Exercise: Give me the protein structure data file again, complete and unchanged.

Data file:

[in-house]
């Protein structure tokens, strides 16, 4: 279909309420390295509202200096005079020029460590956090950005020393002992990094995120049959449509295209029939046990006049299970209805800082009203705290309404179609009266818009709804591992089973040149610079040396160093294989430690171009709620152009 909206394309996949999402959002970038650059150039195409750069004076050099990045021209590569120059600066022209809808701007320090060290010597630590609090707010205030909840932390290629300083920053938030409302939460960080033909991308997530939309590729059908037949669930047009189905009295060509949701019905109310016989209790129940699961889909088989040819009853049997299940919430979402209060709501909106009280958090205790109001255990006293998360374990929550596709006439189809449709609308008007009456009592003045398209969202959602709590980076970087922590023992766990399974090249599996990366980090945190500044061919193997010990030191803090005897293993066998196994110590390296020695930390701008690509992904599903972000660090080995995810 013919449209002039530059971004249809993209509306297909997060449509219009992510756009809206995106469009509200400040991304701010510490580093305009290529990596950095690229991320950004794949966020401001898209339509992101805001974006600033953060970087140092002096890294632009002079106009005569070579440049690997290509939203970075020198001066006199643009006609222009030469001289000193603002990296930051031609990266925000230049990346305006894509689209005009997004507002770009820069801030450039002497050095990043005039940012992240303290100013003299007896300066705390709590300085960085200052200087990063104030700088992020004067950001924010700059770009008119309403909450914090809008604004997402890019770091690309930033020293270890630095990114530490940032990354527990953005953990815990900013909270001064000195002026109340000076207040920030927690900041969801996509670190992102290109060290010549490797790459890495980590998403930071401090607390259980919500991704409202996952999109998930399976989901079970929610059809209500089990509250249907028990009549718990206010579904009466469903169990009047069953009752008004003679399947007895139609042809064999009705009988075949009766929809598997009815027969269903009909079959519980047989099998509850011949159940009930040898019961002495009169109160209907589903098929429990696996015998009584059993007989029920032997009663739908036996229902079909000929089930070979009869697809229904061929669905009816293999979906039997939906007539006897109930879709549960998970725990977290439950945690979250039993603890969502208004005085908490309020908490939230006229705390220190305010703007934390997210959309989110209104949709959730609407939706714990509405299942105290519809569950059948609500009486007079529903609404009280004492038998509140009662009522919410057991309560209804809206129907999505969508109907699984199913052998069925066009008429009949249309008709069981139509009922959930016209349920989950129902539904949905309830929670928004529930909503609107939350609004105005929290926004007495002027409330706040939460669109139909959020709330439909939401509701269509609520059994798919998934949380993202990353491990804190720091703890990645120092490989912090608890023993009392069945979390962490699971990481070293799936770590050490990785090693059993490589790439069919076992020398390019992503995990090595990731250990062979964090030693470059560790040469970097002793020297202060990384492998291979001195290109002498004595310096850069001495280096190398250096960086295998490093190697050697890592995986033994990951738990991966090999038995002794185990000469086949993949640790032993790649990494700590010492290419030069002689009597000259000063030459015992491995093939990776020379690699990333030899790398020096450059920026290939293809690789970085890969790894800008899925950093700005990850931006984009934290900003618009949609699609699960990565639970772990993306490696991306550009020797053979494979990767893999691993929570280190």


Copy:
[in-house]
């Protein structure tokens, strides 16, 4: 279909309420390295509202200096005079020029460590956090950005020393002992990094995120049959449509295209029939046990006049299970209805800082009203705290309404179609009266818009709804591992089973040149610079040396160093294989430690171009709620152009 909206394309996949999402959002970038650059150039195409750069004076050099990045021209590569120059600066022209809808701007320090060290010597630590609090707010205030909840932390290629300083920053938030409302939460960080033909991308997530939309590729059908037949669930047009189905009295060509949701019905109310016989209790129940699961889909088989040819009853049997299940919430979402209060709501909106009280958090205790109001255990006293998360374990929550596709006439189809449709609308008007009456009592003045398209969202959602709590980076970087922590023992766990399974090249599996990366980090945190500044061919193997010990030191803090005897293993066998196994110590390296020695930390701008690509992904599903972000660090080995995810 013919449209002039530059971004249809993209509306297909997060449509219009992510756009809206995106469009509200400040991304701010510490580093305009290529990596950095690229991320950004794949966020401001898209339509992101805001974006600033953060970087140092002096890294632009002079106009005569070579440049690997290509939203970075020198001066006199643009006609222009030469001289000193603002990296930051031609990266925000230049990346305006894509689209005009997004507002770009820069801030450039002497050095990043005039940012992240303290100013003299007896300066705390709590300085960085200052200087990063104030700088992020004067950001924010700059770009008119309403909450914090809008604004997402890019770091690309930033020293270890630095990114530490940032990354527990953005953990815990900013909270001064000195002026109340000076207040920030927690900041969801996509670190992102290109060290010549490797790459890495980590998403930071401090607390259980919500991704409202996952999109998930399976989901079970929610059809209500089990509250249907028990009549718990206010579904009466469903169990009047069953009752008004003679399947007895139609042809064999009705009988075949009766929809598997009815027969269903009909079959519980047989099998509850011949159940009930040898019961002495009169109160209907589903098929429990696996015998009584059993007989029920032997009663739908036996229902079909000929089930070979009869697809229904061929669905009816293999979906039997939906007539006897109930879709549960998970725990977290439950945690979250039993603890969502208004005085908490309020908490939230006229705390220190305010703007934390997210959309989110209104949709959730609407939706714990509405299942105290519809569950059948609500009486007079529903609404009280004492038998509140009662009522919410057991309560209804809206129907999505969508109907699984199913052998069925066009008429009949249309008709069981139509009922959930016209349920989950129902539904949905309830929670928004529930909503609107939350609004105005929290926004007495002027409330706040939460669109139909959020709330439909939401509701269509609520059994798919998934949380993202990353491990804190720091703890990645120092490989912090608890023993009392069945979390962490699971990481070293799936770590050490990785090693059993490589790439069919076992020398390019992503995990090595990731250990062979964090030693470059560790040469970097002793020297202060990384492998291979001195290109002498004595310096850069001495280096190398250096960086295998490093190697050697890592995986033994990951738990991966090999038995002794185990000469086949993949640790032993790649990494700590010492290419030069002689009597000259000063030459015992491995093939990776020379690699990333030899790398020096450059920026290939293809690789970085890969790894800008899925950093700005990850931006984009934290900003618009949609699609699960990565639970772990993306490696991306550009020797053979494979990767893999691993929570280190």